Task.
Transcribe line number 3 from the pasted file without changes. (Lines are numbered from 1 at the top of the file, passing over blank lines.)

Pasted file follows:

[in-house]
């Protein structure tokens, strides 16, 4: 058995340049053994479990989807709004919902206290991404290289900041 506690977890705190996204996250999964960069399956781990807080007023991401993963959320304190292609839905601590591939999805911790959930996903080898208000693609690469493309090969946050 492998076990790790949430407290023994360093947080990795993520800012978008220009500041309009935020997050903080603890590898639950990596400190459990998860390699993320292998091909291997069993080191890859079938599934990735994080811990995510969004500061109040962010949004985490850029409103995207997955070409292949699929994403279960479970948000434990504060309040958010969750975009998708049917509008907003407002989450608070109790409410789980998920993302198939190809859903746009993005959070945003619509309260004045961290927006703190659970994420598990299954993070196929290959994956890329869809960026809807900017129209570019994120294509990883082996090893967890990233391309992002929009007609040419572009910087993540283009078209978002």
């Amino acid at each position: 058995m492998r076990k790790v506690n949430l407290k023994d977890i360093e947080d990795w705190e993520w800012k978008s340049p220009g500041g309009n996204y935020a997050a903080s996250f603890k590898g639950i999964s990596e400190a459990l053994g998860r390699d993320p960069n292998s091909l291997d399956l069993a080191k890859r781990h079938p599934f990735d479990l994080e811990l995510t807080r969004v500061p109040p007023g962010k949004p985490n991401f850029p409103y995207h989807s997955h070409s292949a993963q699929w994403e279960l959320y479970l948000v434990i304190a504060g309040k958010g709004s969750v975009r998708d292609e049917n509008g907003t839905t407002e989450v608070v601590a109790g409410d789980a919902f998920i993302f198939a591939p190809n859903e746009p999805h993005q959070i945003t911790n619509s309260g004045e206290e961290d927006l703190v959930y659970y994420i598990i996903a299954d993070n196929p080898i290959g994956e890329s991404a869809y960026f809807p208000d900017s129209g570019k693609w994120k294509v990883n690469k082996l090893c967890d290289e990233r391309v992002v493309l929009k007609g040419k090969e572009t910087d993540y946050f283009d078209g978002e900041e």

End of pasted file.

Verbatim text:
């Amino acid at each position: 058995m492998r076990k790790v506690n949430l407290k023994d977890i360093e947080d990795w705190e993520w800012k978008s340049p220009g500041g309009n996204y935020a997050a903080s996250f603890k590898g639950i999964s990596e400190a459990l053994g998860r390699d993320p960069n292998s091909l291997d399956l069993a080191k890859r781990h079938p599934f990735d479990l994080e811990l995510t807080r969004v500061p109040p007023g962010k949004p985490n991401f850029p409103y995207h989807s997955h070409s292949a993963q699929w994403e279960l959320y479970l948000v434990i304190a504060g309040k958010g709004s969750v975009r998708d292609e049917n509008g907003t839905t407002e989450v608070v601590a109790g409410d789980a919902f998920i993302f198939a591939p190809n859903e746009p999805h993005q959070i945003t911790n619509s309260g004045e206290e961290d927006l703190v959930y659970y994420i598990i996903a299954d993070n196929p080898i290959g994956e890329s991404a869809y960026f809807p208000d900017s129209g570019k693609w994120k294509v990883n690469k082996l090893c967890d290289e990233r391309v992002v493309l929009k007609g040419k090969e572009t910087d993540y946050f283009d078209g978002e900041e």